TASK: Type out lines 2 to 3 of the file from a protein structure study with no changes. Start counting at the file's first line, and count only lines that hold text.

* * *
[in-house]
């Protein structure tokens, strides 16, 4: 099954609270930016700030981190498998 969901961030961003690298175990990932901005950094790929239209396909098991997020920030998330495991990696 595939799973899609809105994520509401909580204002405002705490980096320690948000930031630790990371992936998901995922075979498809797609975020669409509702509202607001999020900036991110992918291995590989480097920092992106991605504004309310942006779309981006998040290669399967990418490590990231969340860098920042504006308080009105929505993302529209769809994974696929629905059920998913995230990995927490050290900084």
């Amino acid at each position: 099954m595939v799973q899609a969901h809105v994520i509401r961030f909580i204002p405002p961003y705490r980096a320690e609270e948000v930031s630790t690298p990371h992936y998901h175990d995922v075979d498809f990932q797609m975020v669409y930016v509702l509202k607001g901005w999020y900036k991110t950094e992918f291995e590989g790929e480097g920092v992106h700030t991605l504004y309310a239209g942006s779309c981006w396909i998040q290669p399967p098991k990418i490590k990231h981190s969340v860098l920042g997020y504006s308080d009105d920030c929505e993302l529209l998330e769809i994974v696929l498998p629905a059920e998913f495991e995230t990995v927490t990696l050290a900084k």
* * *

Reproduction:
């Protein structure tokens, strides 16, 4: 099954609270930016700030981190498998 969901961030961003690298175990990932901005950094790929239209396909098991997020920030998330495991990696 595939799973899609809105994520509401909580204002405002705490980096320690948000930031630790990371992936998901995922075979498809797609975020669409509702509202607001999020900036991110992918291995590989480097920092992106991605504004309310942006779309981006998040290669399967990418490590990231969340860098920042504006308080009105929505993302529209769809994974696929629905059920998913995230990995927490050290900084």
């Amino acid at each position: 099954m595939v799973q899609a969901h809105v994520i509401r961030f909580i204002p405002p961003y705490r980096a320690e609270e948000v930031s630790t690298p990371h992936y998901h175990d995922v075979d498809f990932q797609m975020v669409y930016v509702l509202k607001g901005w999020y900036k991110t950094e992918f291995e590989g790929e480097g920092v992106h700030t991605l504004y309310a239209g942006s779309c981006w396909i998040q290669p399967p098991k990418i490590k990231h981190s969340v860098l920042g997020y504006s308080d009105d920030c929505e993302l529209l998330e769809i994974v696929l498998p629905a059920e998913f495991e995230t990995v927490t990696l050290a900084k």